Uncle Kurtis and Their “Killer” Album
It’s not at all unusual for four 14-year-old boys to start a rock group. It is, however, remarkable when that band gets high-profile gigs in local bars, and cuts an album of songs, all within a year of forming. But thanks in part to parents drawing on their contacts, that’s what has happened for Uncle Kurtis, an Asheville quartet of rising ninth graders.
“Each of the dads for this group has some connections, and a lot of people are calling things in,” says Roger Darnell, father of vocalist Riley Darnell and enthusiastic spokesman for the band. He says that local club owners are “willing to accommodate us in special ways” by scheduling all-ages shows.
Bassist Quinn Sforza jokingly suggests another reason why his band lands sought-after bookings in a competitive local market full of worthy musical artists: “I don’t think they know that we’re all 14.”
The band’s studio album, Let’s Kill Uncle Kurtis, was released on Girth Records, an indie label run by the brother-in-law of one of Riley’s teachers at ArtSpace charter school. The group’s music reflects the influences of each member’s musical heroes. Sforza laughs when he mentions his influences: “Les Claypool, Jaco Pastorius, Flea … as stereotypical as it gets.” Guitarist Jackson Lee says his tastes run toward “avant garde composers, Kraftwerk and Tangerine Dream.” (Drummer Graham Barrineau was unable to make the interview.)
While the instrumentalists in the group cite the influence of ambitious artists, Riley draws inspiration from punk. “To get in the state of mind that I like to be in for shows, I watch Bad Brains videos,” he says.
Some of Uncle Kurtis’ songs feature knotty riffs, but many are built around one- or two-chord motifs; the group members agree that the approach is a sort of a band signature. The vocals consist mostly of Riley shouting seemingly off-the-cuff lyrics over the musical foundation. He says that he jots down lyric ideas on his phone. “And then, whenever they start playing a song that they want to turn into a real song, I’ll just pick one that I think fits the best,” he says.
Since getting together in July 2017 (some of the members had played together in other groups before their tenth birthdays), Uncle Kurtis has been booked at Soulshine and LEAF Downtown festivals, and Asheville venues Sly Grog, Isis Music Hall, Salvage Station and the Mothlight. Roger says his son’s group has a loyal following, one made up not just of kids.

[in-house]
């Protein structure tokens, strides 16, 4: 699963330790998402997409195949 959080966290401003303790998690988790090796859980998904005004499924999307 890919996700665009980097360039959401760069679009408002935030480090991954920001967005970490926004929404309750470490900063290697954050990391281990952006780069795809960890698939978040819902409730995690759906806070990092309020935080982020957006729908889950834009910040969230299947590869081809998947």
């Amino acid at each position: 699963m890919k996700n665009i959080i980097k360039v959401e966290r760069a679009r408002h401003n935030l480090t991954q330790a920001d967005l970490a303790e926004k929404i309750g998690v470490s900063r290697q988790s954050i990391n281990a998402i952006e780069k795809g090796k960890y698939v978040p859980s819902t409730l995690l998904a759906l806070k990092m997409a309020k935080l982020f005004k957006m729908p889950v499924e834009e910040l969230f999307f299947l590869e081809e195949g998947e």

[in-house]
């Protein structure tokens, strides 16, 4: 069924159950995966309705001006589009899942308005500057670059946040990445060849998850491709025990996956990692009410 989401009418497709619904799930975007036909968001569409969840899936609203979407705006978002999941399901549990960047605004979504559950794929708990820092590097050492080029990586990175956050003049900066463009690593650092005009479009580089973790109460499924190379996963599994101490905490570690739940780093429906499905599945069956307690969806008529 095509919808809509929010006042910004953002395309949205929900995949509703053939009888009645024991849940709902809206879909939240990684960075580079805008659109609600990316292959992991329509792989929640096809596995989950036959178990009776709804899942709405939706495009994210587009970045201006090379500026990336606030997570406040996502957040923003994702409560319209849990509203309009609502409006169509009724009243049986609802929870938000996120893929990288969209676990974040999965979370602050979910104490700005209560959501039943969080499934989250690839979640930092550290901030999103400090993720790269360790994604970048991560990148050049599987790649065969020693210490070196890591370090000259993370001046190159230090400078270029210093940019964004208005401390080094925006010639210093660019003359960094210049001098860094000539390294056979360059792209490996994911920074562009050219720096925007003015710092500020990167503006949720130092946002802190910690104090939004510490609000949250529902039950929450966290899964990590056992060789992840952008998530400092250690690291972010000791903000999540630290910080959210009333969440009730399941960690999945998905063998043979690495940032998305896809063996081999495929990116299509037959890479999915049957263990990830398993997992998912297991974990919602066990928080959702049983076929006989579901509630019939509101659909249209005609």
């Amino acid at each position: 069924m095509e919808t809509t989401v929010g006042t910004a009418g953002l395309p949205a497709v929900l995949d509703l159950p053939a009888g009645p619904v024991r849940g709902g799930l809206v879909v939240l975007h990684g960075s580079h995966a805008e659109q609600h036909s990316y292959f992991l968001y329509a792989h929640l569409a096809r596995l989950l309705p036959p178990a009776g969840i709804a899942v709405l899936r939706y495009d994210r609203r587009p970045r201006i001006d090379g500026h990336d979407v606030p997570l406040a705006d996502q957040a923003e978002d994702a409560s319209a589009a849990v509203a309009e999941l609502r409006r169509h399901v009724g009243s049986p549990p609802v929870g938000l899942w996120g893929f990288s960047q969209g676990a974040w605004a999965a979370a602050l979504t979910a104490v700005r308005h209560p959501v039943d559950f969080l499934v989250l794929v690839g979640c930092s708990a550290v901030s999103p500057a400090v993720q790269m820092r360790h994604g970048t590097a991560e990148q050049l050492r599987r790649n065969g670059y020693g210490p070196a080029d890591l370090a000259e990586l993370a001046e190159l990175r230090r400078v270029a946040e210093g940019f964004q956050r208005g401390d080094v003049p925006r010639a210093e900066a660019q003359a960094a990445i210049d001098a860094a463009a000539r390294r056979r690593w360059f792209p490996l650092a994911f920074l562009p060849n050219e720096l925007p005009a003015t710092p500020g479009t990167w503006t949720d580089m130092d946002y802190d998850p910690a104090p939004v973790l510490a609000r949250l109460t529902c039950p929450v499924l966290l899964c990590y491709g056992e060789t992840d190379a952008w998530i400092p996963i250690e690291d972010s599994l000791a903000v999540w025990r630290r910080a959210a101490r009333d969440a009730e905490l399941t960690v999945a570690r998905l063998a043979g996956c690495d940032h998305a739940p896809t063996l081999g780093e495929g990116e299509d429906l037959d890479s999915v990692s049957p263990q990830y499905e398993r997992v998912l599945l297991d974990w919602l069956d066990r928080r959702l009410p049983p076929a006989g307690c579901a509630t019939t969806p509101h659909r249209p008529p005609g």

There’s an unapologetically bratty demeanor to the ten songs on Let’s Kill Uncle Kurtis (four of which feature explicit lyrics). And the subject matter is sometimes intentionally provocative: “Back to Iowa” is a first-person victim account of a child kidnapping; the central character develops a Stockholm Syndrome-type attachment to his male abductor, and rebels when returned to his parents. Roger steps in to defend the band’s lyrics penned by his son. “The things that they like to sing about and carry on about make them all laugh together,” he explains.
The lyrics of the nearly six-minute, one-chord album closer “Rubber Man 35” concern a motivational speaker who appeared at ArtSpace. “His father told him not to have sex until he was 35,” Riley recalls with a laugh. “It’s based on a true story, like some of their other songs,” Roger interjects.
The violent nature of the album’s title might strike some as bad optics, especially at a time when many teens are protesting gun and other forms of violence (Uncle Kurtis played a concert fundraiser benefiting Everytown for Gun Safety and Moms Demand Action in May). Sophia Miller, designer of the album’s cover art, claims responsibility for the title.
But when pressed to explain its meaning, Miller just shrugs. When she drew the album cover art, she included a speech bubble above the floating head of drummer Barrineau. “There was some room above ‘Uncle Kurtis’ in the speech bubble,” she says. “So I wrote ‘Let’s Kill.’ And then that just became the album name.”
“It’s not really meant as anything,” insists Riley. “It doesn’t really matter. It just sounds good, I think.”
The lengthiest track on Let’s Kill Uncle Kurtis is the ambitiously-titled “Simfonia LaMousea,” a two-chord improvisation that runs more than 13 minutes. Its inclusion is explained in part by the band’s need to record enough music for a full-length album. “It wasn’t like we ran out of material,” explains Sforza, possibly joking. “We ran out of good material.” (The rest of the band responds with hisses and boos.)
Right now, the four band members are enjoying the summer before starting high school; their plans beyond that aren’t sharply defined. “We just want to make more songs,” says Riley. “Further develop them, and kind of round them off before we record them.”